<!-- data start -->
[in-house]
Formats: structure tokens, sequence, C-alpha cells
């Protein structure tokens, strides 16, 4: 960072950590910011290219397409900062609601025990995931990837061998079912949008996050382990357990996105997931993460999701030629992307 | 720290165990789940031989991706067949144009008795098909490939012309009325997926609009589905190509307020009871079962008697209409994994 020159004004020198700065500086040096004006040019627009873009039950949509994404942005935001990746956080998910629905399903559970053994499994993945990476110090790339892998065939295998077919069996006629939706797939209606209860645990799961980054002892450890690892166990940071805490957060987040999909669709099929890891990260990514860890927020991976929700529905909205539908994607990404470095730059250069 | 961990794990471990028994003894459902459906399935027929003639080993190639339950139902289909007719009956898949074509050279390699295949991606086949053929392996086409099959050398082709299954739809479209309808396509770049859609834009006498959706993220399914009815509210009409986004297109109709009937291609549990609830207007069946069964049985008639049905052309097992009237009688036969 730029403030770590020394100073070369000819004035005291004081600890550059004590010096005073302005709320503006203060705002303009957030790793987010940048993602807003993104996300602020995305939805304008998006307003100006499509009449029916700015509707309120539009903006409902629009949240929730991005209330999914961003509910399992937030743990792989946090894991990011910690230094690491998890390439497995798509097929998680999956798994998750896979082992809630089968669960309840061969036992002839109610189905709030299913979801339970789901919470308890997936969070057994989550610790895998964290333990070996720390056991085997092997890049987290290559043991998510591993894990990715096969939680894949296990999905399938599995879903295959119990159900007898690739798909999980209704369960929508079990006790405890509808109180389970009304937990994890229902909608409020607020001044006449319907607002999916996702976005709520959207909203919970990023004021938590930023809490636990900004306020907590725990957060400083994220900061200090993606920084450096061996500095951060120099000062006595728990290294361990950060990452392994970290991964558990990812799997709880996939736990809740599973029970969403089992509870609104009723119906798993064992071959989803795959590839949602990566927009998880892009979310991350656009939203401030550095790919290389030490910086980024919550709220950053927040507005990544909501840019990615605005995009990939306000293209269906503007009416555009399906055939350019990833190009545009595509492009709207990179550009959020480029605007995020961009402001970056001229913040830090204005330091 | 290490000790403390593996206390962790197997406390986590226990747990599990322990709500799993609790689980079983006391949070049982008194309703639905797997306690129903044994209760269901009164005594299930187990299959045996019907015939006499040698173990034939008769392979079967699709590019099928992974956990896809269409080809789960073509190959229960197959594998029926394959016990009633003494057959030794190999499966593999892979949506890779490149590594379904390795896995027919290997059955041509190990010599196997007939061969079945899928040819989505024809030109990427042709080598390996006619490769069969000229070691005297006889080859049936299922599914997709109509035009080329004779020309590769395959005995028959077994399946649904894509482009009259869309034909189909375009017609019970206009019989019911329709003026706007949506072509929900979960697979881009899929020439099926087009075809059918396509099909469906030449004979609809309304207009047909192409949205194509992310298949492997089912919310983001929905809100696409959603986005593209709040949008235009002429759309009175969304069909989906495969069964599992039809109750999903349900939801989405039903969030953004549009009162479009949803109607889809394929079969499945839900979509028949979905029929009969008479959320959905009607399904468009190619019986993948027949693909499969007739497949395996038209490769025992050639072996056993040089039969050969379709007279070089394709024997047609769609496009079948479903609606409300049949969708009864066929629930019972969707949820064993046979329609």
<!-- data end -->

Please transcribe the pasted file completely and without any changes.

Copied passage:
[in-house]
Formats: structure tokens, sequence, C-alpha cells
């Protein structure tokens, strides 16, 4: 960072950590910011290219397409900062609601025990995931990837061998079912949008996050382990357990996105997931993460999701030629992307 | 720290165990789940031989991706067949144009008795098909490939012309009325997926609009589905190509307020009871079962008697209409994994 020159004004020198700065500086040096004006040019627009873009039950949509994404942005935001990746956080998910629905399903559970053994499994993945990476110090790339892998065939295998077919069996006629939706797939209606209860645990799961980054002892450890690892166990940071805490957060987040999909669709099929890891990260990514860890927020991976929700529905909205539908994607990404470095730059250069 | 961990794990471990028994003894459902459906399935027929003639080993190639339950139902289909007719009956898949074509050279390699295949991606086949053929392996086409099959050398082709299954739809479209309808396509770049859609834009006498959706993220399914009815509210009409986004297109109709009937291609549990609830207007069946069964049985008639049905052309097992009237009688036969 730029403030770590020394100073070369000819004035005291004081600890550059004590010096005073302005709320503006203060705002303009957030790793987010940048993602807003993104996300602020995305939805304008998006307003100006499509009449029916700015509707309120539009903006409902629009949240929730991005209330999914961003509910399992937030743990792989946090894991990011910690230094690491998890390439497995798509097929998680999956798994998750896979082992809630089968669960309840061969036992002839109610189905709030299913979801339970789901919470308890997936969070057994989550610790895998964290333990070996720390056991085997092997890049987290290559043991998510591993894990990715096969939680894949296990999905399938599995879903295959119990159900007898690739798909999980209704369960929508079990006790405890509808109180389970009304937990994890229902909608409020607020001044006449319907607002999916996702976005709520959207909203919970990023004021938590930023809490636990900004306020907590725990957060400083994220900061200090993606920084450096061996500095951060120099000062006595728990290294361990950060990452392994970290991964558990990812799997709880996939736990809740599973029970969403089992509870609104009723119906798993064992071959989803795959590839949602990566927009998880892009979310991350656009939203401030550095790919290389030490910086980024919550709220950053927040507005990544909501840019990615605005995009990939306000293209269906503007009416555009399906055939350019990833190009545009595509492009709207990179550009959020480029605007995020961009402001970056001229913040830090204005330091 | 290490000790403390593996206390962790197997406390986590226990747990599990322990709500799993609790689980079983006391949070049982008194309703639905797997306690129903044994209760269901009164005594299930187990299959045996019907015939006499040698173990034939008769392979079967699709590019099928992974956990896809269409080809789960073509190959229960197959594998029926394959016990009633003494057959030794190999499966593999892979949506890779490149590594379904390795896995027919290997059955041509190990010599196997007939061969079945899928040819989505024809030109990427042709080598390996006619490769069969000229070691005297006889080859049936299922599914997709109509035009080329004779020309590769395959005995028959077994399946649904894509482009009259869309034909189909375009017609019970206009019989019911329709003026706007949506072509929900979960697979881009899929020439099926087009075809059918396509099909469906030449004979609809309304207009047909192409949205194509992310298949492997089912919310983001929905809100696409959603986005593209709040949008235009002429759309009175969304069909989906495969069964599992039809109750999903349900939801989405039903969030953004549009009162479009949803109607889809394929079969499945839900979509028949979905029929009969008479959320959905009607399904468009190619019986993948027949693909499969007739497949395996038209490769025992050639072996056993040089039969050969379709007279070089394709024997047609769609496009079948479903609606409300049949969708009864066929629930019972969707949820064993046979329609």